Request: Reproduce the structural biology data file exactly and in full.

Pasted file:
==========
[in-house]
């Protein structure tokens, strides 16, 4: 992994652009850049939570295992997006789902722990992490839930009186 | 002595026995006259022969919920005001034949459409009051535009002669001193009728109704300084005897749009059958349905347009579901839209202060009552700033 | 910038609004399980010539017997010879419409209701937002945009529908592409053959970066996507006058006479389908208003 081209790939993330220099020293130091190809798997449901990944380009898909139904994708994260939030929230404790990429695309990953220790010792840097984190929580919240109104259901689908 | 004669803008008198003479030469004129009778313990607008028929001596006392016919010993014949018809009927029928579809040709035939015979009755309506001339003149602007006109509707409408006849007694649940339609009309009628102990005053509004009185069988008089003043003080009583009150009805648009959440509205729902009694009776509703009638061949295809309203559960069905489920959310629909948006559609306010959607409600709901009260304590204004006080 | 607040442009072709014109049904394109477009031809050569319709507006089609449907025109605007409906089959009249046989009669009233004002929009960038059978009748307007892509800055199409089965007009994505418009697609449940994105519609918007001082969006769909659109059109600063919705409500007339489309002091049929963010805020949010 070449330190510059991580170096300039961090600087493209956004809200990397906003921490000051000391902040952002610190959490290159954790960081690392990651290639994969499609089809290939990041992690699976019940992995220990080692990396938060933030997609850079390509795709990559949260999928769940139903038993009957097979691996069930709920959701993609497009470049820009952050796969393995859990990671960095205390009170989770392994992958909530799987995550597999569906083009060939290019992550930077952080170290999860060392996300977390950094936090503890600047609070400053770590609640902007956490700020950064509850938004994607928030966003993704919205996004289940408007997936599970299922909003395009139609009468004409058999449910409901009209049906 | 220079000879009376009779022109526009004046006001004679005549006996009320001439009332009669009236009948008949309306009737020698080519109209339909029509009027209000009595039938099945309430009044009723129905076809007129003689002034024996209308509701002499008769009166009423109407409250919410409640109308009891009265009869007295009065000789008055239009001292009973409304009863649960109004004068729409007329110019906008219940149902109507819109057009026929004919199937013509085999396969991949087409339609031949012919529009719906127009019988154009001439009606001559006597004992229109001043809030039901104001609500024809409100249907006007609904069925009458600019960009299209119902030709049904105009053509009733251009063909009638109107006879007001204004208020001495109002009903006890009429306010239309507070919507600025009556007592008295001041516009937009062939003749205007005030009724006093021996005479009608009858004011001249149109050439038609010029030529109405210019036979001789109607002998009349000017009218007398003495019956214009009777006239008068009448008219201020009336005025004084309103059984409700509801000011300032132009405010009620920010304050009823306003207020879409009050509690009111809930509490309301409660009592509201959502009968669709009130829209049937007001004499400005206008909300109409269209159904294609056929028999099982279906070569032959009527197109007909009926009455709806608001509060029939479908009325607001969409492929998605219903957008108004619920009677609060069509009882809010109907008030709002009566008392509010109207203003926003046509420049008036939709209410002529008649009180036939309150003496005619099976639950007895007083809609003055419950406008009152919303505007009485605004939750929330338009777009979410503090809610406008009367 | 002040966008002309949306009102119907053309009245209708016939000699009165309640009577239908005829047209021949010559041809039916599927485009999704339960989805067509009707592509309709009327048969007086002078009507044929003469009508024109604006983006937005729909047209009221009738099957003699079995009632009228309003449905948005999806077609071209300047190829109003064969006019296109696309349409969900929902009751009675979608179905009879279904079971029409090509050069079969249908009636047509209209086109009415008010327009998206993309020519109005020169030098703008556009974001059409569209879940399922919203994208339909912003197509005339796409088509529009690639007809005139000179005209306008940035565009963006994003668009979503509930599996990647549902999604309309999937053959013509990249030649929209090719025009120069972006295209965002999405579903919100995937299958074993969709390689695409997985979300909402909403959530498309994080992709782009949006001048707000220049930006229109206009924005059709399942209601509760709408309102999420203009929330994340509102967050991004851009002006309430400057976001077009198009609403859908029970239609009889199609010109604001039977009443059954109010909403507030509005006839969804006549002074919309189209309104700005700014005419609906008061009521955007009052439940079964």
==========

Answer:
[in-house]
């Protein structure tokens, strides 16, 4: 992994652009850049939570295992997006789902722990992490839930009186 | 002595026995006259022969919920005001034949459409009051535009002669001193009728109704300084005897749009059958349905347009579901839209202060009552700033 | 910038609004399980010539017997010879419409209701937002945009529908592409053959970066996507006058006479389908208003 081209790939993330220099020293130091190809798997449901990944380009898909139904994708994260939030929230404790990429695309990953220790010792840097984190929580919240109104259901689908 | 004669803008008198003479030469004129009778313990607008028929001596006392016919010993014949018809009927029928579809040709035939015979009755309506001339003149602007006109509707409408006849007694649940339609009309009628102990005053509004009185069988008089003043003080009583009150009805648009959440509205729902009694009776509703009638061949295809309203559960069905489920959310629909948006559609306010959607409600709901009260304590204004006080 | 607040442009072709014109049904394109477009031809050569319709507006089609449907025109605007409906089959009249046989009669009233004002929009960038059978009748307007892509800055199409089965007009994505418009697609449940994105519609918007001082969006769909659109059109600063919705409500007339489309002091049929963010805020949010 070449330190510059991580170096300039961090600087493209956004809200990397906003921490000051000391902040952002610190959490290159954790960081690392990651290639994969499609089809290939990041992690699976019940992995220990080692990396938060933030997609850079390509795709990559949260999928769940139903038993009957097979691996069930709920959701993609497009470049820009952050796969393995859990990671960095205390009170989770392994992958909530799987995550597999569906083009060939290019992550930077952080170290999860060392996300977390950094936090503890600047609070400053770590609640902007956490700020950064509850938004994607928030966003993704919205996004289940408007997936599970299922909003395009139609009468004409058999449910409901009209049906 | 220079000879009376009779022109526009004046006001004679005549006996009320001439009332009669009236009948008949309306009737020698080519109209339909029509009027209000009595039938099945309430009044009723129905076809007129003689002034024996209308509701002499008769009166009423109407409250919410409640109308009891009265009869007295009065000789008055239009001292009973409304009863649960109004004068729409007329110019906008219940149902109507819109057009026929004919199937013509085999396969991949087409339609031949012919529009719906127009019988154009001439009606001559006597004992229109001043809030039901104001609500024809409100249907006007609904069925009458600019960009299209119902030709049904105009053509009733251009063909009638109107006879007001204004208020001495109002009903006890009429306010239309507070919507600025009556007592008295001041516009937009062939003749205007005030009724006093021996005479009608009858004011001249149109050439038609010029030529109405210019036979001789109607002998009349000017009218007398003495019956214009009777006239008068009448008219201020009336005025004084309103059984409700509801000011300032132009405010009620920010304050009823306003207020879409009050509690009111809930509490309301409660009592509201959502009968669709009130829209049937007001004499400005206008909300109409269209159904294609056929028999099982279906070569032959009527197109007909009926009455709806608001509060029939479908009325607001969409492929998605219903957008108004619920009677609060069509009882809010109907008030709002009566008392509010109207203003926003046509420049008036939709209410002529008649009180036939309150003496005619099976639950007895007083809609003055419950406008009152919303505007009485605004939750929330338009777009979410503090809610406008009367 | 002040966008002309949306009102119907053309009245209708016939000699009165309640009577239908005829047209021949010559041809039916599927485009999704339960989805067509009707592509309709009327048969007086002078009507044929003469009508024109604006983006937005729909047209009221009738099957003699079995009632009228309003449905948005999806077609071209300047190829109003064969006019296109696309349409969900929902009751009675979608179905009879279904079971029409090509050069079969249908009636047509209209086109009415008010327009998206993309020519109005020169030098703008556009974001059409569209879940399922919203994208339909912003197509005339796409088509529009690639007809005139000179005209306008940035565009963006994003668009979503509930599996990647549902999604309309999937053959013509990249030649929209090719025009120069972006295209965002999405579903919100995937299958074993969709390689695409997985979300909402909403959530498309994080992709782009949006001048707000220049930006229109206009924005059709399942209601509760709408309102999420203009929330994340509102967050991004851009002006309430400057976001077009198009609403859908029970239609009889199609010109604001039977009443059954109010909403507030509005006839969804006549002074919309189209309104700005700014005419609906008061009521955007009052439940079964």